# Rank within Groups in R (Example)

This page shows how to **get the ranks per group** in the R programming language.

The tutorial will contain these content blocks:

So without further ado, let’s dive right in.

## Example Data & Packages

We first have to install and load the data.table package. For more information on the data.table package, see our extra blog post here.

install.packages("data.table") # Install & load data.table package library("data.table") |

install.packages("data.table") # Install & load data.table package library("data.table")

We also have to create some data that we can use in the example syntax later on:

D1 <- data.table(V1 = c(1, 10, 8, 5, 8, 2), # Generate data V2 = c("B", "A", "B", "A", "B", "A")) D1 # Print data |

D1 <- data.table(V1 = c(1, 10, 8, 5, 8, 2), # Generate data V2 = c("B", "A", "B", "A", "B", "A")) D1 # Print data

Have a look at the previous table. It shows that our example data contains six rows and two columns. The column *V1* has the numeric class and the variable *V2* is a character.

## Example: Ranking Options

The following R syntax demonstrates different options of to getting the ranks of the data rows by different columns.

For the ranking, we use function *frank* from the data.table package.

`?frank` |

?frank

We first create a variable *rank1* containing the ranks of variable *V1*.

D1[, rank1 := frank(V1)] # Create ranking variable for V1 D1[order(V1), ] # Reorder data |

D1[, rank1 := frank(V1)] # Create ranking variable for V1 D1[order(V1), ] # Reorder data

To make the values of the ranks easier to understand, we have sorted the data according to *V1*. There are two observations with *V1* taking value 8. Therefore – by default in function *frank* – both observations get assigned the same value, which is the average value of their positions 4 and 5.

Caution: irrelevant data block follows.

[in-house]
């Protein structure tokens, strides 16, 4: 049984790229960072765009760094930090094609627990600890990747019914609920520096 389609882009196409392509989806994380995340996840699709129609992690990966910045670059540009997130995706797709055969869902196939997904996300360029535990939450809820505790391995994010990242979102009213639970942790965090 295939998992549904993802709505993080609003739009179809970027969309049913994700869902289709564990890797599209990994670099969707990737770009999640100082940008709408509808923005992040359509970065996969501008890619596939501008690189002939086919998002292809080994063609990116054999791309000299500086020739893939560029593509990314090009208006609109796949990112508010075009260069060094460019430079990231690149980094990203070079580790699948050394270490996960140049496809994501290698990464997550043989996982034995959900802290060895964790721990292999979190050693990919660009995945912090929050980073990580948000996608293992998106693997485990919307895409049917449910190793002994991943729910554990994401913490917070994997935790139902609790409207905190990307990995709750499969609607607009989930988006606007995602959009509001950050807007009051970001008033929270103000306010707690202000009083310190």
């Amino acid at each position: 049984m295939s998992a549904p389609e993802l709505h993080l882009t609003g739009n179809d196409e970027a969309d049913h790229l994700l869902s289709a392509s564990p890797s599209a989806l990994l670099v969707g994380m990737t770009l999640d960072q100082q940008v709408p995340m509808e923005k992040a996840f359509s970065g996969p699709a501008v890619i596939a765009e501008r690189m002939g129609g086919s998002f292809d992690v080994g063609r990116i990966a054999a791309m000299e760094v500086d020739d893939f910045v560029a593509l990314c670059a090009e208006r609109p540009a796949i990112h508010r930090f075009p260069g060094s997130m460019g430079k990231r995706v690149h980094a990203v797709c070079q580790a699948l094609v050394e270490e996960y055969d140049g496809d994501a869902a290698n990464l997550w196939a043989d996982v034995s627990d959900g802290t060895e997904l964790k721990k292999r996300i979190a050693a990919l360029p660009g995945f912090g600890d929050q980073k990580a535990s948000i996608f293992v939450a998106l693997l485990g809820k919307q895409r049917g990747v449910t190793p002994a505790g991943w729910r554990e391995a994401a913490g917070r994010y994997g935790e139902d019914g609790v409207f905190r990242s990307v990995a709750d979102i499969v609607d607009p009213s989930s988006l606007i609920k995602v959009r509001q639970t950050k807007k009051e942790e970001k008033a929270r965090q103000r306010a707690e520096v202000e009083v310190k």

Another option is to assign the minimum rank value to those observations with the same rank. That is for our previous example, for ranks 4 and 5 both observations are assigned rank 4.

D1[, rank2 := frank(V1, ties.method = "min")] # Option: What to do about ties in ranking? D1 |

D1[, rank2 := frank(V1, ties.method = "min")] # Option: What to do about ties in ranking? D1

Next, we want to see the ranks by group *V2*. There are different options. In the following, we create *rank3* for the rank of all observations according to variables *V2* and *V1*. Furthermore, we create ranking variable *rank4* which contains the ranks for each single group member of *V2*.

D1[, rank3 := frank(D1, V2, V1, ties.method = "min")] # Ranking considering V2 D1[, rank4 := frank(V1, ties.method = "min"), by = V2] # Another ranking option considering V2 D1[order(V2, V1), ] |

D1[, rank3 := frank(D1, V2, V1, ties.method = "min")] # Ranking considering V2 D1[, rank4 := frank(V1, ties.method = "min"), by = V2] # Another ranking option considering V2 D1[order(V2, V1), ]

As shown in Table 4, *rank3* contains the ranks according to V2 and V1, *rank4* on the other hand counts the ranks for each value of *V2*.

## Video, Further Resources & Summary

Do you need further details on the R codes of this tutorial? Then you might want to have a look at the following video on my YouTube channel. I’m explaining the R programming syntax of this tutorial in the video.

*The YouTube video will be added soon.*

Furthermore, you may want to read the other articles on this website.

- Aggregate data.table by Group in R (2 Examples)
- Add Row & Column to data.table in R (4 Examples)
- Convert List to data.table in R (2 Examples)
- Create data.table in R (3 Examples)
- Join data.tables in R – Inner, Outer, Left & Right (4 Examples)
- Introduction to R Programming

To summarize: In this article, you have learned how to **create a ranking variable per group** in the R programming language. If you have additional questions or comments, please let me know in the comments below. Besides that, don’t forget to subscribe to my email newsletter to receive updates on the newest tutorials.

This page was created in collaboration with Anna-Lena Wölwer. Have a look at Anna-Lena’s author page to get further information about her academic background and the other articles she has written for Statistics Globe.

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